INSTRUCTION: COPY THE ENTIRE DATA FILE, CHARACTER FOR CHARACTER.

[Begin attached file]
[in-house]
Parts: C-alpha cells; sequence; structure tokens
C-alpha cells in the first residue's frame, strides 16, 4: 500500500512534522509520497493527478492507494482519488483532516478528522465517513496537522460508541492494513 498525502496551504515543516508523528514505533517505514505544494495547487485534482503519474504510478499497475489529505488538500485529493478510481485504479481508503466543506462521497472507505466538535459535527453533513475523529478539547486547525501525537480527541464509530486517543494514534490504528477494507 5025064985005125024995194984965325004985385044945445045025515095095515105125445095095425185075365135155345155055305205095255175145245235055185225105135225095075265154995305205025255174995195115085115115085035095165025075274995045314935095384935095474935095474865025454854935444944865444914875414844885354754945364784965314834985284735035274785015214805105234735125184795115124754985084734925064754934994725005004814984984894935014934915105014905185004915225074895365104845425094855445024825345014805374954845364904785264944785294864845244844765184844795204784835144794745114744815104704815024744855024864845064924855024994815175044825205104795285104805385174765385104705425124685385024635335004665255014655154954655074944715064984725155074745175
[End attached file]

[in-house]
Parts: C-alpha cells; sequence; structure tokens
C-alpha cells in the first residue's frame, strides 16, 4: 500500500512534522509520497493527478492507494482519488483532516478528522465517513496537522460508541492494513 498525502496551504515543516508523528514505533517505514505544494495547487485534482503519474504510478499497475489529505488538500485529493478510481485504479481508503466543506462521497472507505466538535459535527453533513475523529478539547486547525501525537480527541464509530486517543494514534490504528477494507 5025064985005125024995194984965325004985385044945445045025515095095515105125445095095425185075365135155345155055305205095255175145245235055185225105135225095075265154995305205025255174995195115085115115085035095165025075274995045314935095384935095474935095474865025454854935444944865444914875414844885354754945364784965314834985284735035274785015214805105234735125184795115124754985084734925064754934994725005004814984984894935014934915105014905185004915225074895365104845425094855445024825345014805374954845364904785264944785294864845244844765184844795204784835144794745114744815104704815024744855024864845064924855024994815175044825205104795285104805385174765385104705425124685385024635335004665255014655154954655074944715064984725155074745175